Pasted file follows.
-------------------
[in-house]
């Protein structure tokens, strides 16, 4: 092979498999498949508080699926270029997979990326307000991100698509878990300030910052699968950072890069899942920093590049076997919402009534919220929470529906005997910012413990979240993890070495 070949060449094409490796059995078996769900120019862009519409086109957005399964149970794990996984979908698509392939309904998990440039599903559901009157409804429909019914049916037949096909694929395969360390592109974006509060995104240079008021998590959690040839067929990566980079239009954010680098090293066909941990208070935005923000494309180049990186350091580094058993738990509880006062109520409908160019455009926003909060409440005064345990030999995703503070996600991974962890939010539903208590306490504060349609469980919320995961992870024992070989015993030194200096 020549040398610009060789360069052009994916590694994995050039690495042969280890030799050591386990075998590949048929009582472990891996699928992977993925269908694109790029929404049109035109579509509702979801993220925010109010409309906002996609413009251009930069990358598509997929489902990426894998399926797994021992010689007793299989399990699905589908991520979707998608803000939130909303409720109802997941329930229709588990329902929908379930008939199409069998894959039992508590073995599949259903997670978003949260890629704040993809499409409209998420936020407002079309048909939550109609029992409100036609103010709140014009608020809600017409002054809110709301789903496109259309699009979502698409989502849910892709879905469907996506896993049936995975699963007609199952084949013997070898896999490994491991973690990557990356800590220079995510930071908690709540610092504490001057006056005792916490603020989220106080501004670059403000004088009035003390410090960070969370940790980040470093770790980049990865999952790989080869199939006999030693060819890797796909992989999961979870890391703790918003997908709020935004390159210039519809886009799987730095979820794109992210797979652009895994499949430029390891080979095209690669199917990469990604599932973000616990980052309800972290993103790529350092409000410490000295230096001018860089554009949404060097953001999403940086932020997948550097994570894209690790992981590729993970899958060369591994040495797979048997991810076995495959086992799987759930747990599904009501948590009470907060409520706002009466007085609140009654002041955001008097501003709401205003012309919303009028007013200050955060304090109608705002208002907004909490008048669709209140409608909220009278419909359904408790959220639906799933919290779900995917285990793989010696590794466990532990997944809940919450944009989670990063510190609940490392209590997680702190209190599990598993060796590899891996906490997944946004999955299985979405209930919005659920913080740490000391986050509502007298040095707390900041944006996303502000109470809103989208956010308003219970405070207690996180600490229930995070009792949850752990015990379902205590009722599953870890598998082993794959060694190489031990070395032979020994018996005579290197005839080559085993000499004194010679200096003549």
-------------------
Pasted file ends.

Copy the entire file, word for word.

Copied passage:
[in-house]
């Protein structure tokens, strides 16, 4: 092979498999498949508080699926270029997979990326307000991100698509878990300030910052699968950072890069899942920093590049076997919402009534919220929470529906005997910012413990979240993890070495 070949060449094409490796059995078996769900120019862009519409086109957005399964149970794990996984979908698509392939309904998990440039599903559901009157409804429909019914049916037949096909694929395969360390592109974006509060995104240079008021998590959690040839067929990566980079239009954010680098090293066909941990208070935005923000494309180049990186350091580094058993738990509880006062109520409908160019455009926003909060409440005064345990030999995703503070996600991974962890939010539903208590306490504060349609469980919320995961992870024992070989015993030194200096 020549040398610009060789360069052009994916590694994995050039690495042969280890030799050591386990075998590949048929009582472990891996699928992977993925269908694109790029929404049109035109579509509702979801993220925010109010409309906002996609413009251009930069990358598509997929489902990426894998399926797994021992010689007793299989399990699905589908991520979707998608803000939130909303409720109802997941329930229709588990329902929908379930008939199409069998894959039992508590073995599949259903997670978003949260890629704040993809499409409209998420936020407002079309048909939550109609029992409100036609103010709140014009608020809600017409002054809110709301789903496109259309699009979502698409989502849910892709879905469907996506896993049936995975699963007609199952084949013997070898896999490994491991973690990557990356800590220079995510930071908690709540610092504490001057006056005792916490603020989220106080501004670059403000004088009035003390410090960070969370940790980040470093770790980049990865999952790989080869199939006999030693060819890797796909992989999961979870890391703790918003997908709020935004390159210039519809886009799987730095979820794109992210797979652009895994499949430029390891080979095209690669199917990469990604599932973000616990980052309800972290993103790529350092409000410490000295230096001018860089554009949404060097953001999403940086932020997948550097994570894209690790992981590729993970899958060369591994040495797979048997991810076995495959086992799987759930747990599904009501948590009470907060409520706002009466007085609140009654002041955001008097501003709401205003012309919303009028007013200050955060304090109608705002208002907004909490008048669709209140409608909220009278419909359904408790959220639906799933919290779900995917285990793989010696590794466990532990997944809940919450944009989670990063510190609940490392209590997680702190209190599990598993060796590899891996906490997944946004999955299985979405209930919005659920913080740490000391986050509502007298040095707390900041944006996303502000109470809103989208956010308003219970405070207690996180600490229930995070009792949850752990015990379902205590009722599953870890598998082993794959060694190489031990070395032979020994018996005579290197005839080559085993000499004194010679200096003549």